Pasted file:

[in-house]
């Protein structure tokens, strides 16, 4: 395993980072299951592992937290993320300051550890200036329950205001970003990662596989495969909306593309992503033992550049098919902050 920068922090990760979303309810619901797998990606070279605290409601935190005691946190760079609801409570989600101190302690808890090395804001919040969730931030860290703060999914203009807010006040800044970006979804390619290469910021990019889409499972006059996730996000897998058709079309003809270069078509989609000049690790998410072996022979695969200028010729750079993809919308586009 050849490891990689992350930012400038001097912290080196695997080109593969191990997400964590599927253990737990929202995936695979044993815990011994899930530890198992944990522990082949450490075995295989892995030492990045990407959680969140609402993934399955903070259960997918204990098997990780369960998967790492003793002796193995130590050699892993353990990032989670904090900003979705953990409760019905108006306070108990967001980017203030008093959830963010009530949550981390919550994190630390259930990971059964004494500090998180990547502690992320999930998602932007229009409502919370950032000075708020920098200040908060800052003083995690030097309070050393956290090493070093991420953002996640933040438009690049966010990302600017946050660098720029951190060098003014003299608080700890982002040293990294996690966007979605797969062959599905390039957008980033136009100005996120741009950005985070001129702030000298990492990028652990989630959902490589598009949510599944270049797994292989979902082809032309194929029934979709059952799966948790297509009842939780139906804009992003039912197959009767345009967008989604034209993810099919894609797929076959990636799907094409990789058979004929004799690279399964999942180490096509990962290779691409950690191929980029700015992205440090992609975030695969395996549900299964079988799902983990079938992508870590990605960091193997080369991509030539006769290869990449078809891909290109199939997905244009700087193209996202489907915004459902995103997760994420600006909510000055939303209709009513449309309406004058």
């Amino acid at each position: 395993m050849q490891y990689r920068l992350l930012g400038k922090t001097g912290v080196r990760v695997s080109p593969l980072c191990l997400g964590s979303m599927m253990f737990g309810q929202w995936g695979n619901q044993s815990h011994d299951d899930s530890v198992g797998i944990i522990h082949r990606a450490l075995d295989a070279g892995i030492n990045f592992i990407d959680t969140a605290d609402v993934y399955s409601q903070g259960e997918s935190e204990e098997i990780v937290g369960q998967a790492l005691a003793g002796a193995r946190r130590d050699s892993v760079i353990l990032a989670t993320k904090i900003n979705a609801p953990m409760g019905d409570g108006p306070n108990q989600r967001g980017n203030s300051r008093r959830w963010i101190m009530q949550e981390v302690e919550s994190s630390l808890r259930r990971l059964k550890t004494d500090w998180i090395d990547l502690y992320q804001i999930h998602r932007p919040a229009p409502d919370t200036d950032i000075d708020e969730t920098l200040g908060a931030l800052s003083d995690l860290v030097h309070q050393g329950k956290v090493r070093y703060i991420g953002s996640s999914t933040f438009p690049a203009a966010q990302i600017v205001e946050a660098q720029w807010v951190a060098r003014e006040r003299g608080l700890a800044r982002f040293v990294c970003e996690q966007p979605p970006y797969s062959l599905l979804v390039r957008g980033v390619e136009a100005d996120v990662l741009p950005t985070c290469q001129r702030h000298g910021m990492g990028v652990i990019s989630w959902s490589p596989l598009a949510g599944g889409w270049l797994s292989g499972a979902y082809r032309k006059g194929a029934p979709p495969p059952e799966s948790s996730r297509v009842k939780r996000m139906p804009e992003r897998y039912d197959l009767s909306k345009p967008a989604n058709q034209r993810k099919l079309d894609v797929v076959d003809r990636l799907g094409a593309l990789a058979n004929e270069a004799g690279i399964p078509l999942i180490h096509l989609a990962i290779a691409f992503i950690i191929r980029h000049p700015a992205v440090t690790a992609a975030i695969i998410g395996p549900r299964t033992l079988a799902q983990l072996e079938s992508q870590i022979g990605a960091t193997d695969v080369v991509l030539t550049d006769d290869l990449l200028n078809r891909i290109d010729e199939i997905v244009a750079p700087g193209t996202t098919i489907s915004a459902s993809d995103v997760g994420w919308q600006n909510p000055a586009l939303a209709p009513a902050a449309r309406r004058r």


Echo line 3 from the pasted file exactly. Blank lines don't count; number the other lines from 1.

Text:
């Amino acid at each position: 395993m050849q490891y990689r920068l992350l930012g400038k922090t001097g912290v080196r990760v695997s080109p593969l980072c191990l997400g964590s979303m599927m253990f737990g309810q929202w995936g695979n619901q044993s815990h011994d299951d899930s530890v198992g797998i944990i522990h082949r990606a450490l075995d295989a070279g892995i030492n990045f592992i990407d959680t969140a605290d609402v993934y399955s409601q903070g259960e997918s935190e204990e098997i990780v937290g369960q998967a790492l005691a003793g002796a193995r946190r130590d050699s892993v760079i353990l990032a989670t993320k904090i900003n979705a609801p953990m409760g019905d409570g108006p306070n108990q989600r967001g980017n203030s300051r008093r959830w963010i101190m009530q949550e981390v302690e919550s994190s630390l808890r259930r990971l059964k550890t004494d500090w998180i090395d990547l502690y992320q804001i999930h998602r932007p919040a229009p409502d919370t200036d950032i000075d708020e969730t920098l200040g908060a931030l800052s003083d995690l860290v030097h309070q050393g329950k956290v090493r070093y703060i991420g953002s996640s999914t933040f438009p690049a203009a966010q990302i600017v205001e946050a660098q720029w807010v951190a060098r003014e006040r003299g608080l700890a800044r982002f040293v990294c970003e996690q966007p979605p970006y797969s062959l599905l979804v390039r957008g980033v390619e136009a100005d996120v990662l741009p950005t985070c290469q001129r702030h000298g910021m990492g990028v652990i990019s989630w959902s490589p596989l598009a949510g599944g889409w270049l797994s292989g499972a979902y082809r032309k006059g194929a029934p979709p495969p059952e799966s948790s996730r297509v009842k939780r996000m139906p804009e992003r897998y039912d197959l009767s909306k345009p967008a989604n058709q034209r993810k099919l079309d894609v797929v076959d003809r990636l799907g094409a593309l990789a058979n004929e270069a004799g690279i399964p078509l999942i180490h096509l989609a990962i290779a691409f992503i950690i191929r980029h000049p700015a992205v440090t690790a992609a975030i695969i998410g395996p549900r299964t033992l079988a799902q983990l072996e079938s992508q870590i022979g990605a960091t193997d695969v080369v991509l030539t550049d006769d290869l990449l200028n078809r891909i290109d010729e199939i997905v244009a750079p700087g193209t996202t098919i489907s915004a459902s993809d995103v997760g994420w919308q600006n909510p000055a586009l939303a209709p009513a902050a449309r309406r004058r």